Green Book film
Nick Vallelonga’s post-Oscar comments on the controversial Best Picture winner contradict statements by the pianist’s family.
With a string of historic wins, Sunday night’s show brought plenty to celebrate, despite the tone-deaf “Green Book” taking home Best Picture.
The Best Picture choice can't undermine progress on representation, diversity and the importance of spotlighting marginalized voices.
A particularly grueling Oscar season ends by handing the top prize to a regressive racial cliché.
Asked what he thought of the film’s victory, Lee laughed and shouted, “Next question.”
The film was plagued with controversy for sanitizing racism in the Jim Crow era.
Though the film has been embraced by some audiences and is an awards season darling, it's attracted controversy since its November premiere.
Using your "Green Book," travel with your family from state to state, discovering how segregation and racist violence influenced black travel.
"'Green Book' is a story about love, acceptance and overcoming barriers," said writer Nick Vallelonga, "and I will do better."
The director made a habit of exposing himself to colleagues decades ago.
Nick Vallelonga, who won a Golden Globe on Sunday, has since deleted his Twitter account.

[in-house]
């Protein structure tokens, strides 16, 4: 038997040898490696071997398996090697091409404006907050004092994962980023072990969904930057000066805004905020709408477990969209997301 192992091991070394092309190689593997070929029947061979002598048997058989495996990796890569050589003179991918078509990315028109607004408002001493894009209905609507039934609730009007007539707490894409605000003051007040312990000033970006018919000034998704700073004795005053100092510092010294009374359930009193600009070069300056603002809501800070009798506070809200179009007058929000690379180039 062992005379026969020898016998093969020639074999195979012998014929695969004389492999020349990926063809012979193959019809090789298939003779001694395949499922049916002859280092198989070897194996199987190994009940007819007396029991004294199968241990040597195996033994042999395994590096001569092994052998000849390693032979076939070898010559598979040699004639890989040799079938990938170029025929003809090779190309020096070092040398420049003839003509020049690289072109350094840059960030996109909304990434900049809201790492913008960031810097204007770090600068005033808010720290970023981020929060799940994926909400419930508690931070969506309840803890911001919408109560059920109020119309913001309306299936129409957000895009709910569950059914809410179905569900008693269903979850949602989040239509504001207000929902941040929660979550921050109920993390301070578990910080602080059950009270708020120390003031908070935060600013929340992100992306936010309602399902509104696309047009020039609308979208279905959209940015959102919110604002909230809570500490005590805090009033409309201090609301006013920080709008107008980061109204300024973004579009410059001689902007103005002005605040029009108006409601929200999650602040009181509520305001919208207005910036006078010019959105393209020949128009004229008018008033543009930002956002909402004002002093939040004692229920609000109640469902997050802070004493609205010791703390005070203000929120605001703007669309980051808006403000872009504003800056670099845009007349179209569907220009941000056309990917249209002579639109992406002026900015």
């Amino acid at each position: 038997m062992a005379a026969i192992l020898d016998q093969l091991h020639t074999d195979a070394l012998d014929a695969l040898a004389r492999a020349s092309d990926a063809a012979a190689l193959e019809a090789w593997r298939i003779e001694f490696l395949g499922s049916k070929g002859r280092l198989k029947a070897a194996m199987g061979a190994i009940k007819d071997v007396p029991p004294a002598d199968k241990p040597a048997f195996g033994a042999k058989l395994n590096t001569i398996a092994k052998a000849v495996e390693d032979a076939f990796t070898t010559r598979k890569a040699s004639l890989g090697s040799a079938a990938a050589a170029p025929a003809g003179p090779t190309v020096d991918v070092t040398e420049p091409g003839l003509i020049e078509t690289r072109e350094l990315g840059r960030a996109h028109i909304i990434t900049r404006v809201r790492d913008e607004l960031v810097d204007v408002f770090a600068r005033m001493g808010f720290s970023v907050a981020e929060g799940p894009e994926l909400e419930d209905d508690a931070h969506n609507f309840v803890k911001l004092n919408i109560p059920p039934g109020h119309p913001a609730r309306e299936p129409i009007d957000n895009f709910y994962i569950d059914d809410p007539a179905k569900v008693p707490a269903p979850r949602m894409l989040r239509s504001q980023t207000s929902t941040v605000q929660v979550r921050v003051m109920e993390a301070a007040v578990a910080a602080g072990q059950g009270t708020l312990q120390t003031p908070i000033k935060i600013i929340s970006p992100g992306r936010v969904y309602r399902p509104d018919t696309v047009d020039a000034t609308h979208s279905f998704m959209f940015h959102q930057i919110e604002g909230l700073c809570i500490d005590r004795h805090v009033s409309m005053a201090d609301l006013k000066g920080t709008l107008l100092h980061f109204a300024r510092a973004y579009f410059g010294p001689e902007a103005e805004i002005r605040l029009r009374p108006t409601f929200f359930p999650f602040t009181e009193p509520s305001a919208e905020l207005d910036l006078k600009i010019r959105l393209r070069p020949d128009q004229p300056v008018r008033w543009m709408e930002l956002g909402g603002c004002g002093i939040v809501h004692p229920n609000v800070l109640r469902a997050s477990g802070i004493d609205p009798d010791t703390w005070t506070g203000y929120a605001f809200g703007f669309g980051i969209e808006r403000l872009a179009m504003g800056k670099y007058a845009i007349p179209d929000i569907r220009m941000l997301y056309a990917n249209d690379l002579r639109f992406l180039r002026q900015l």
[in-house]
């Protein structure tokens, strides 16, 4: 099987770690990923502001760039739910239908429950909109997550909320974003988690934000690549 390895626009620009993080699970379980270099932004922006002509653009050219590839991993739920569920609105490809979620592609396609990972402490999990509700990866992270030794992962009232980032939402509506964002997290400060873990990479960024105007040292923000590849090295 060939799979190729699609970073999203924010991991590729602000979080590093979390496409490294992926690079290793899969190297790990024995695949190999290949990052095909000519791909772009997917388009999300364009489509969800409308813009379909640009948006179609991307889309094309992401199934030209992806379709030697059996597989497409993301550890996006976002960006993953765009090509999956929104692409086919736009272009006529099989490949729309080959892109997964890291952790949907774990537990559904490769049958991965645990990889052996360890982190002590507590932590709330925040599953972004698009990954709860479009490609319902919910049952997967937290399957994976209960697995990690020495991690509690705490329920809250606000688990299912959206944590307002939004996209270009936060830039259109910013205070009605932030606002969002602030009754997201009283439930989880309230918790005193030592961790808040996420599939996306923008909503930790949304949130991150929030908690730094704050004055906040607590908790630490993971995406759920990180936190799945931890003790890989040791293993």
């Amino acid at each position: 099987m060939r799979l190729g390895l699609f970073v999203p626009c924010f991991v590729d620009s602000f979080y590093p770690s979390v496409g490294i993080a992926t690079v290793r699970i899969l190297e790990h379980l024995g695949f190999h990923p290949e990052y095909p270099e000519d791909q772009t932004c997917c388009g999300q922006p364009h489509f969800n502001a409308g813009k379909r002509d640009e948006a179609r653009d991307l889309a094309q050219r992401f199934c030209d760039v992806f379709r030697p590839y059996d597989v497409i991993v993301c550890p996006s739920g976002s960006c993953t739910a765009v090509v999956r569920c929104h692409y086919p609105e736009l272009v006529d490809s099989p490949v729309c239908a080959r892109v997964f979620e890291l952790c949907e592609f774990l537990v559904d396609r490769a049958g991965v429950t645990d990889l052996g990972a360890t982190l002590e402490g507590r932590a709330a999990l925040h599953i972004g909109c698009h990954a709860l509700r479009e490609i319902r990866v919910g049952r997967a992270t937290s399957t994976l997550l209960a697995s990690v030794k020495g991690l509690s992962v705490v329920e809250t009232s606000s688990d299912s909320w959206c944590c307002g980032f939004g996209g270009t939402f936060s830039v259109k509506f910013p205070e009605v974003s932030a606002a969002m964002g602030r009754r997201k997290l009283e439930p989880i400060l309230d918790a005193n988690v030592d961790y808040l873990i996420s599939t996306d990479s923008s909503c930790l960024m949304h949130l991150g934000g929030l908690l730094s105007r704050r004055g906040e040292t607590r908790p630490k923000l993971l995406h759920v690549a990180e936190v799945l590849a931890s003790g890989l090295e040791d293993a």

The Peter Farrelly-directed movie is what happens when filmmakers are preoccupied with a story's optics, not its details.
Praise for the anodyne “Bohemian Rhapsody” and “Green Book” felt completely removed from the night's earlier victories for diversity and representation.
It's not perfect, but it's not the white savior movie many critics feared.
The actor, who got a Golden Globe nod for his performance, reached out to pianist Don Shirley's relatives after they called the movie “a symphony of lies.”
However well-meaning, the road trip movie starring Mahershala Ali and Viggo Mortensen has less to say than it thinks.
"The Favourite," "Can You Ever Forgive Me?" and "Green Book" don't rely on conventional tropes to tell queer stories.